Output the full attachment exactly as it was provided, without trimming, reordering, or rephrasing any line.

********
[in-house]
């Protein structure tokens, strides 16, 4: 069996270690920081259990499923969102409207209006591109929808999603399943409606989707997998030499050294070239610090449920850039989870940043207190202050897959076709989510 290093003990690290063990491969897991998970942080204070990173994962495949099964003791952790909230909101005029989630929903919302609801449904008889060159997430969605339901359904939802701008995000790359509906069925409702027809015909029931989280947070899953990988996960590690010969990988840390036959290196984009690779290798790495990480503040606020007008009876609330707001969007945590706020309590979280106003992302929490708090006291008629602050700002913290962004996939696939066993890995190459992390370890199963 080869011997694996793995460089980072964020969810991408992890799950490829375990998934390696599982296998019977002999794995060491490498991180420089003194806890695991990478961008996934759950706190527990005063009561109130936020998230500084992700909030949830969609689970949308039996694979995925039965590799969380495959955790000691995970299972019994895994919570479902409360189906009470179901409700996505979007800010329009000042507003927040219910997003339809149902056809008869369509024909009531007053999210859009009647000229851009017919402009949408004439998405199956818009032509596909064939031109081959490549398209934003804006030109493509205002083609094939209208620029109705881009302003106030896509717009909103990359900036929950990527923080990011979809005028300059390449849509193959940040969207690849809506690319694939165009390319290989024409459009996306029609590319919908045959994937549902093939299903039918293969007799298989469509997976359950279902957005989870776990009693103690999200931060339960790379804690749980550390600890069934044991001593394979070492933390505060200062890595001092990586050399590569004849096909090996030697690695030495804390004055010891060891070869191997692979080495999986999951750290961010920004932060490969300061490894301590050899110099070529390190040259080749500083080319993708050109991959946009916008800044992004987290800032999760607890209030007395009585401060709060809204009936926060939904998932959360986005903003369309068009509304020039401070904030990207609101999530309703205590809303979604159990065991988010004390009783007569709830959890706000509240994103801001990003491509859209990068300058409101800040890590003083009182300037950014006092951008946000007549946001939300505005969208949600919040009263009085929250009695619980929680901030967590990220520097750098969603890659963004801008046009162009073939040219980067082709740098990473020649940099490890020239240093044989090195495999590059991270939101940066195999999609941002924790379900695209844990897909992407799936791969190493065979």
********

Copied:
[in-house]
């Protein structure tokens, strides 16, 4: 069996270690920081259990499923969102409207209006591109929808999603399943409606989707997998030499050294070239610090449920850039989870940043207190202050897959076709989510 290093003990690290063990491969897991998970942080204070990173994962495949099964003791952790909230909101005029989630929903919302609801449904008889060159997430969605339901359904939802701008995000790359509906069925409702027809015909029931989280947070899953990988996960590690010969990988840390036959290196984009690779290798790495990480503040606020007008009876609330707001969007945590706020309590979280106003992302929490708090006291008629602050700002913290962004996939696939066993890995190459992390370890199963 080869011997694996793995460089980072964020969810991408992890799950490829375990998934390696599982296998019977002999794995060491490498991180420089003194806890695991990478961008996934759950706190527990005063009561109130936020998230500084992700909030949830969609689970949308039996694979995925039965590799969380495959955790000691995970299972019994895994919570479902409360189906009470179901409700996505979007800010329009000042507003927040219910997003339809149902056809008869369509024909009531007053999210859009009647000229851009017919402009949408004439998405199956818009032509596909064939031109081959490549398209934003804006030109493509205002083609094939209208620029109705881009302003106030896509717009909103990359900036929950990527923080990011979809005028300059390449849509193959940040969207690849809506690319694939165009390319290989024409459009996306029609590319919908045959994937549902093939299903039918293969007799298989469509997976359950279902957005989870776990009693103690999200931060339960790379804690749980550390600890069934044991001593394979070492933390505060200062890595001092990586050399590569004849096909090996030697690695030495804390004055010891060891070869191997692979080495999986999951750290961010920004932060490969300061490894301590050899110099070529390190040259080749500083080319993708050109991959946009916008800044992004987290800032999760607890209030007395009585401060709060809204009936926060939904998932959360986005903003369309068009509304020039401070904030990207609101999530309703205590809303979604159990065991988010004390009783007569709830959890706000509240994103801001990003491509859209990068300058409101800040890590003083009182300037950014006092951008946000007549946001939300505005969208949600919040009263009085929250009695619980929680901030967590990220520097750098969603890659963004801008046009162009073939040219980067082709740098990473020649940099490890020239240093044989090195495999590059991270939101940066195999999609941002924790379900695209844990897909992407799936791969190493065979």